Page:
August 2010
Volume 10, Issue 7
Vision Sciences Society Annual Meeting Abstract  |   August 2010
Predictability matters for multiple object tracking
Author Affiliations
  • Todd Horowitz
    Visual Attention Laboratory, Department of Surgery, Brigham and Women's Hospital
    Department of Ophthalmology, Harvard Medical School
  • Yoana Kuzmova
    Visual Attention Laboratory, Department of Surgery, Brigham and Women's Hospital
Journal of Vision August 2010, Vol.10, 243. doi:
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      Todd Horowitz, Yoana Kuzmova; Predictability matters for multiple object tracking. Journal of Vision 2010;10(7):243.

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      © ARVO (1962-2015); The Authors (2016-present)

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Most accounts of multiple object tracking (MOT) suggest that only the spatial arrangement of objects at any one time is important for explaining performance. In contrast, we argue that observers predict future target positions. Previously this proposition was tested by studying the recovery of targets after a period of invisibility (Fencsik, Klieger, & Horowitz, 2007; Keane & Pylyshyn, 2006). Here, we test the predictive hypothesis in a continuous tracking paradigm. In two experiments, we asked observers to track three out of twelve moving disks for three to six seconds, and varied the average turn angle. We held speed constant at 8°/s, but direction for each disk changed with probability. 025 on each 13.33 ms frame. Observers marked all targets at the end of the trial. Experiment 1 used turn angles of 0°, 30°, and 90°, while Experiment 2 used 0°, 15°, 30°, 45°, 60°, 75°, and 90°. Turn angle was fixed for all objects within a trial but varied across trials. In both experiments, accuracy was maximal at 0° and declined as turn angle increased (Exp 1: p = .001; Exp 2: p = .001). In Experiment 2, the steepest decline in accuracy was from 0° to 30°, while accuracy was roughly constant from 45° to 90°. These data demonstrate that it is easier to track predictably moving targets. Since velocity, density, and other factors known to affect MOT performance were constant, this suggests that observers predict target motion online to improve tracking. Furthermore, the pattern of data in Experiment 2 is compatible with a model in which the visual system assumes that target trajectories will vary only within a narrow 30° band.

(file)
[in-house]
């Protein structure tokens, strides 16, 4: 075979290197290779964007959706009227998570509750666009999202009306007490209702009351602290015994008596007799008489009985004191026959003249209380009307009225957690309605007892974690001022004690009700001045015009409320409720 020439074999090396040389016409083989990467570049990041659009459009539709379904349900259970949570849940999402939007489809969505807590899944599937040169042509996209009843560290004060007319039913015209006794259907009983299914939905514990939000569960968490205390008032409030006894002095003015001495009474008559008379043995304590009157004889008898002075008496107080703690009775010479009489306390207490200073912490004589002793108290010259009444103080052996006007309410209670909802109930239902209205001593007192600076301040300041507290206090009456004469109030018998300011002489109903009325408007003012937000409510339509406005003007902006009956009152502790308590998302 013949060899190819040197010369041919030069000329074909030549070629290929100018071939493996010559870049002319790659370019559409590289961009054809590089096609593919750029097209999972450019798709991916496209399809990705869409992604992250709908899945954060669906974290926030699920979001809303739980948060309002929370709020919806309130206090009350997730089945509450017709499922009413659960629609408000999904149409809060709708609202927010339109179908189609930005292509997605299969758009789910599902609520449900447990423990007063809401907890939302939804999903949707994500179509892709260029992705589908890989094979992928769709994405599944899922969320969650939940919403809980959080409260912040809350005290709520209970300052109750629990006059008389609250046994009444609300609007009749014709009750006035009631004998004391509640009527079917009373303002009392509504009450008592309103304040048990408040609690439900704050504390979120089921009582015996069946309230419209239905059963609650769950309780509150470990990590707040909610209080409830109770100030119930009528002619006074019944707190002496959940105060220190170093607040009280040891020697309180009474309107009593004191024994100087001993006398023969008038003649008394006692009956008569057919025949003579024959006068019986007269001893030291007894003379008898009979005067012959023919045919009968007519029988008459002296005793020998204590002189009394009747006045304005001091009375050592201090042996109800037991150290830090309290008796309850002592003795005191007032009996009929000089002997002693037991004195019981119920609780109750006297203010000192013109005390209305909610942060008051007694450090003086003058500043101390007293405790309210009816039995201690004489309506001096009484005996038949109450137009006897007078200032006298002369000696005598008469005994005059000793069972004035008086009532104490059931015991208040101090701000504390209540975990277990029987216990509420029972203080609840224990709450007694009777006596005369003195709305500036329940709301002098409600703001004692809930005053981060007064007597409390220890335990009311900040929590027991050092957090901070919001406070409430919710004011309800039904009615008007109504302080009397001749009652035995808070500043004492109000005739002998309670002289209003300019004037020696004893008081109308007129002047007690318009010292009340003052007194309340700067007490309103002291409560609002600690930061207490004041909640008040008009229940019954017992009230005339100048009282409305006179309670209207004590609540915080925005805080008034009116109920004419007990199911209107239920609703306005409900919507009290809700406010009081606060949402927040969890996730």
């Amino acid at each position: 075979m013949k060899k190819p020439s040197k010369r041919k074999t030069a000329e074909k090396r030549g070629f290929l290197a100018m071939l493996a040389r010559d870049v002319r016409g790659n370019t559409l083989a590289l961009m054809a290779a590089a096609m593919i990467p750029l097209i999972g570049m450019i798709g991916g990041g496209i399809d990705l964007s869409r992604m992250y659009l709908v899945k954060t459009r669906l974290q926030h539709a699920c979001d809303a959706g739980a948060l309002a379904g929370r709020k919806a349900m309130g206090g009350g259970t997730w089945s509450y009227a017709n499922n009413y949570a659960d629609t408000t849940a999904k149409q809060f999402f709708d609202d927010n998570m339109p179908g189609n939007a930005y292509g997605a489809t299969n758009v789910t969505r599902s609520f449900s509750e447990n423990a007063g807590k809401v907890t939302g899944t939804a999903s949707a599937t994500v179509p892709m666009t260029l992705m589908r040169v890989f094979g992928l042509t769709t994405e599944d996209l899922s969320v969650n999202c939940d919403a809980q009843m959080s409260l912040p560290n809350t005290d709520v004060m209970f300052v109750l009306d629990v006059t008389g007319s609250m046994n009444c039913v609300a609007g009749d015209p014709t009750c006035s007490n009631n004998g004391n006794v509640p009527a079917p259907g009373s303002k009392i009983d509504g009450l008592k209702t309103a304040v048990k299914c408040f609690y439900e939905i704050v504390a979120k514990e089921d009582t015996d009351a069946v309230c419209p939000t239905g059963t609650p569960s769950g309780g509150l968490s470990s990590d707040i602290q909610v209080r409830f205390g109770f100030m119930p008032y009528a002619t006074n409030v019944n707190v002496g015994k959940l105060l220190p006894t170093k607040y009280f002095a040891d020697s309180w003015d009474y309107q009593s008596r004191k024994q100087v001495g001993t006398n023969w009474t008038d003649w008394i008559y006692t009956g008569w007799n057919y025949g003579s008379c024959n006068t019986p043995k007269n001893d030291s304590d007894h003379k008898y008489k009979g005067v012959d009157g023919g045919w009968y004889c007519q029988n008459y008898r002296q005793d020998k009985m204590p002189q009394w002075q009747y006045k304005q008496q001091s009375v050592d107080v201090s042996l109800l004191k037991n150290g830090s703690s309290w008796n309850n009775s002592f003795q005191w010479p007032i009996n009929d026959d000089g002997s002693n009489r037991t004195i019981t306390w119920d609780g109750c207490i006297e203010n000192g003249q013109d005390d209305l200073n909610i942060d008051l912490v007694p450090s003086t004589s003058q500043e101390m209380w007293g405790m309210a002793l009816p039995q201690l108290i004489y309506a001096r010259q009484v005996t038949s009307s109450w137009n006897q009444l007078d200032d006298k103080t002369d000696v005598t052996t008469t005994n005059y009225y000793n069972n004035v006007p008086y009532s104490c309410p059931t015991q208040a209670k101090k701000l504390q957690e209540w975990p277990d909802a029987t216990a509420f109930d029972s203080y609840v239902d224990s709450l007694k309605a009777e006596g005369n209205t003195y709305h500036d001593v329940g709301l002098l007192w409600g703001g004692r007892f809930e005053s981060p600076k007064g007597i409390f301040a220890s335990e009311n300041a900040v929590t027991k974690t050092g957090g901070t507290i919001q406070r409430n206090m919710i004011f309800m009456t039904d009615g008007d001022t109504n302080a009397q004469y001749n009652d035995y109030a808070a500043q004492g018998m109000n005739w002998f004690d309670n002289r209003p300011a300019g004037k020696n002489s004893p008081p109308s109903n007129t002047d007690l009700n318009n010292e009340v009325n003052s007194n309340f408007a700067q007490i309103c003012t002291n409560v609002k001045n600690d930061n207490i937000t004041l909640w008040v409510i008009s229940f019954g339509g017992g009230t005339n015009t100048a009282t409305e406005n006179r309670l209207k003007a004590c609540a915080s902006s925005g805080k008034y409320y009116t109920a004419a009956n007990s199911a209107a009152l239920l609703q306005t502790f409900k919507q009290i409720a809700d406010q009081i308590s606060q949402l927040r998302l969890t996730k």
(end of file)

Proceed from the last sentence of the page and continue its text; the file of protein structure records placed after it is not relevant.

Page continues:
Horowitz, T. Kuzmova, Y. (2010). Predictability matters for multiple object tracking [Abstract]. Journal of Vision, 10(7):243, 243a,, doi:10.1167/10.7.243. [CrossRef]
 NIH MH65576.

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